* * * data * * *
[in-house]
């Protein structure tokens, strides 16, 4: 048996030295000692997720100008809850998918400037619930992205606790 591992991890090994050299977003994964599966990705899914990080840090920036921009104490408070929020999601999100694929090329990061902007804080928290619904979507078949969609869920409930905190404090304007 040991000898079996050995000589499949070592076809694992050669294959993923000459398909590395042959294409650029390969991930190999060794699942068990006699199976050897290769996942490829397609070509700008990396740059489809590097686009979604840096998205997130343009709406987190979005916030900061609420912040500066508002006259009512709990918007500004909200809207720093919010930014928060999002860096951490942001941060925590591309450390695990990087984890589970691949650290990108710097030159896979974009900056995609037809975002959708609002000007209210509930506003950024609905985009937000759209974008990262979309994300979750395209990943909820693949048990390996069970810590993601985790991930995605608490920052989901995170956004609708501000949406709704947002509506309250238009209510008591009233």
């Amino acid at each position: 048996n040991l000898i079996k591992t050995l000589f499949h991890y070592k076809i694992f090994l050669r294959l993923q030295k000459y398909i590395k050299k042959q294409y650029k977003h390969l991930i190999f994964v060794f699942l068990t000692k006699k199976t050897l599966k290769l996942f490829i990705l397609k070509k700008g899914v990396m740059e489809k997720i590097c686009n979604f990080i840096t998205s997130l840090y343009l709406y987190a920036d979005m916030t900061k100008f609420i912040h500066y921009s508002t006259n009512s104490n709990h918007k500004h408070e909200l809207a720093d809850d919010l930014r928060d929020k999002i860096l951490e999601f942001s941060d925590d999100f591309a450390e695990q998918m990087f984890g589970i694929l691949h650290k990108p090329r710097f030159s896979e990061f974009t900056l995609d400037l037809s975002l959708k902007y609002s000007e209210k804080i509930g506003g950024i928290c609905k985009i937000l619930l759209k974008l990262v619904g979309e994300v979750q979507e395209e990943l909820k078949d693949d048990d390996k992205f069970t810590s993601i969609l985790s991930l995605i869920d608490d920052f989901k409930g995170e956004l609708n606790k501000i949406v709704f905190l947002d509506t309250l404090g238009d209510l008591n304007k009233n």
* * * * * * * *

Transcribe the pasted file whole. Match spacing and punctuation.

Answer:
[in-house]
């Protein structure tokens, strides 16, 4: 048996030295000692997720100008809850998918400037619930992205606790 591992991890090994050299977003994964599966990705899914990080840090920036921009104490408070929020999601999100694929090329990061902007804080928290619904979507078949969609869920409930905190404090304007 040991000898079996050995000589499949070592076809694992050669294959993923000459398909590395042959294409650029390969991930190999060794699942068990006699199976050897290769996942490829397609070509700008990396740059489809590097686009979604840096998205997130343009709406987190979005916030900061609420912040500066508002006259009512709990918007500004909200809207720093919010930014928060999002860096951490942001941060925590591309450390695990990087984890589970691949650290990108710097030159896979974009900056995609037809975002959708609002000007209210509930506003950024609905985009937000759209974008990262979309994300979750395209990943909820693949048990390996069970810590993601985790991930995605608490920052989901995170956004609708501000949406709704947002509506309250238009209510008591009233």
């Amino acid at each position: 048996n040991l000898i079996k591992t050995l000589f499949h991890y070592k076809i694992f090994l050669r294959l993923q030295k000459y398909i590395k050299k042959q294409y650029k977003h390969l991930i190999f994964v060794f699942l068990t000692k006699k199976t050897l599966k290769l996942f490829i990705l397609k070509k700008g899914v990396m740059e489809k997720i590097c686009n979604f990080i840096t998205s997130l840090y343009l709406y987190a920036d979005m916030t900061k100008f609420i912040h500066y921009s508002t006259n009512s104490n709990h918007k500004h408070e909200l809207a720093d809850d919010l930014r928060d929020k999002i860096l951490e999601f942001s941060d925590d999100f591309a450390e695990q998918m990087f984890g589970i694929l691949h650290k990108p090329r710097f030159s896979e990061f974009t900056l995609d400037l037809s975002l959708k902007y609002s000007e209210k804080i509930g506003g950024i928290c609905k985009i937000l619930l759209k974008l990262v619904g979309e994300v979750q979507e395209e990943l909820k078949d693949d048990d390996k992205f069970t810590s993601i969609l985790s991930l995605i869920d608490d920052f989901k409930g995170e956004l609708n606790k501000i949406v709704f905190l947002d509506t309250l404090g238009d209510l008591n304007k009233n």